Ongoing outreach to recruit and enroll immigrant families is essential, but can be challenging. Family service staff would benefit from the recruitment strategies listed in this article as well as an explanation of some of the challenges immigrant families face. All program staff could benefit from the helpful tips for creating a welcoming environment for immigrant children and families.
This is Part I of a two-part series about ELLs and early childhood education. Part II, focusing on early childhood education program models and methods of instruction, will be published by Colorín Colorado in the fall.
"When I approach a child, he inspires in me two sentiments; tenderness for what he is, and respect for what he may become."
— Louis Pasteur
Recently I had a conversation with the director of an early childhood program in a large urban school district. She expressed concern that there were three early childhood sites designated specifically to meet the needs of low-income students in the community, and that even though many local immigrant families qualified for enrollment, they didn't send their children to the school. She asked for my opinion on how the department and sites could better recruit immigrant families and enroll more English language learners (ELLs) who would benefit greatly from the program. It occurred to me that although the benefits of preschool programs are well documented, particularly for ELLs, there are additional issues that must be taken into consideration in order to effectively recruit and meet the needs of immigrant families in early childhood education centers. These issues range from socioeconomic status and program access to culture and language. Read the full document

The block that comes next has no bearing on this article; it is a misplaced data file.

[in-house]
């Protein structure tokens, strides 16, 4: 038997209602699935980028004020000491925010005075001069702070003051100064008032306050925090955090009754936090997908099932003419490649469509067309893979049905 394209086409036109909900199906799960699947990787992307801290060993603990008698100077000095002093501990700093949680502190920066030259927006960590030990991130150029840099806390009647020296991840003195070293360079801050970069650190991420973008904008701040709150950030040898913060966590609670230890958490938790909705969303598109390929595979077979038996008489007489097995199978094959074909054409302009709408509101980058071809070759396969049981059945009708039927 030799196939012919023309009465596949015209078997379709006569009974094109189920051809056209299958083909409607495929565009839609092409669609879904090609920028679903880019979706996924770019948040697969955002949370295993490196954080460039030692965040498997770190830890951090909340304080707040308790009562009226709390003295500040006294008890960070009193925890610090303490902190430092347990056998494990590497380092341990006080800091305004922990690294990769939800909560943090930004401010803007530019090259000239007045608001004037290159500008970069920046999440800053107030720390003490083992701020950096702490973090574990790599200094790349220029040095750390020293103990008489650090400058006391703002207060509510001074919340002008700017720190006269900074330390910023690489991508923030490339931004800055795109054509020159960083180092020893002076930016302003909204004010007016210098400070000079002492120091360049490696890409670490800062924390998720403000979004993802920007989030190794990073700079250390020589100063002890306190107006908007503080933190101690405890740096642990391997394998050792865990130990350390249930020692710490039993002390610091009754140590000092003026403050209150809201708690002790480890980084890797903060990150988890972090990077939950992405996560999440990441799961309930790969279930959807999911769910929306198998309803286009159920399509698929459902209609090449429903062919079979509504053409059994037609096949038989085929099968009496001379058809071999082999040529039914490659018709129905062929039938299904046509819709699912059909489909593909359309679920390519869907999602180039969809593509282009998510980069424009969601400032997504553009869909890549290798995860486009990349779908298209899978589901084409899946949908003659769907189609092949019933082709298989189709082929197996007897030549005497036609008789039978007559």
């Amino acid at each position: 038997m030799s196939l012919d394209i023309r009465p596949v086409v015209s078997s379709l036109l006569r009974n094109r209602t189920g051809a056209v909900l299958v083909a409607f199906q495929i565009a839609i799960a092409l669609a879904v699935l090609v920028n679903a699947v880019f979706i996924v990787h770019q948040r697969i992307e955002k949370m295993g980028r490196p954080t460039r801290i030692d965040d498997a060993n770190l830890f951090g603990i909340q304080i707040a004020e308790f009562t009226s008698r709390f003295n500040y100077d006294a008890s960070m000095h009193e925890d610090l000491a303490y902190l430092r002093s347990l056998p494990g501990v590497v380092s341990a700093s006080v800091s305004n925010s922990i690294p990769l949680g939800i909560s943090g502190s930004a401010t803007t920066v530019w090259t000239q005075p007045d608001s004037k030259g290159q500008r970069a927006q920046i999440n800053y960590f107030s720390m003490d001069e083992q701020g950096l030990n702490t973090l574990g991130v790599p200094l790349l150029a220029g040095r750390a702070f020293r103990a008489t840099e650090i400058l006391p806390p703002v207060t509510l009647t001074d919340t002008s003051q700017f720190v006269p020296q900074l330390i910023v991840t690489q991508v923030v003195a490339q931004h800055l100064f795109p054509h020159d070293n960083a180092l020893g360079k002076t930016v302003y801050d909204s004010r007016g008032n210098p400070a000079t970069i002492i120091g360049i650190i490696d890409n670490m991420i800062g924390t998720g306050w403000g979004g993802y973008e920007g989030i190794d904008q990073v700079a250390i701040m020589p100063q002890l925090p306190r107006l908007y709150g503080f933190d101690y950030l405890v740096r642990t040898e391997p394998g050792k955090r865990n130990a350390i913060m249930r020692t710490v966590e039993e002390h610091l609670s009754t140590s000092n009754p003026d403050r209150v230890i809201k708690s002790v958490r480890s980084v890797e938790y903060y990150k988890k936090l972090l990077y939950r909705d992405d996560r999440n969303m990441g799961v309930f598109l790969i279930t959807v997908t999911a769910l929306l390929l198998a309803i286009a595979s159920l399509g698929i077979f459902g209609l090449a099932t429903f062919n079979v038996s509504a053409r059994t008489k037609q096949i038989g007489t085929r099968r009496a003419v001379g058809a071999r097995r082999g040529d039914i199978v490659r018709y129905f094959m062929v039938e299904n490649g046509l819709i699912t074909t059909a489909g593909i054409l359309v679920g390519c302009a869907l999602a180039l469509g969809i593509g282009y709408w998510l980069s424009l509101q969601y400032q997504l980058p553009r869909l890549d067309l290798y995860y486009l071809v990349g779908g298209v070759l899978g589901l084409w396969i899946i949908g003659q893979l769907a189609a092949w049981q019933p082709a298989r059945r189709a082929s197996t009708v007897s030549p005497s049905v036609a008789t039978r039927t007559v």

Topic:Culture and Language
Resource Type: Article
Audience: Family Service Workers
Last Updated: May 16, 2018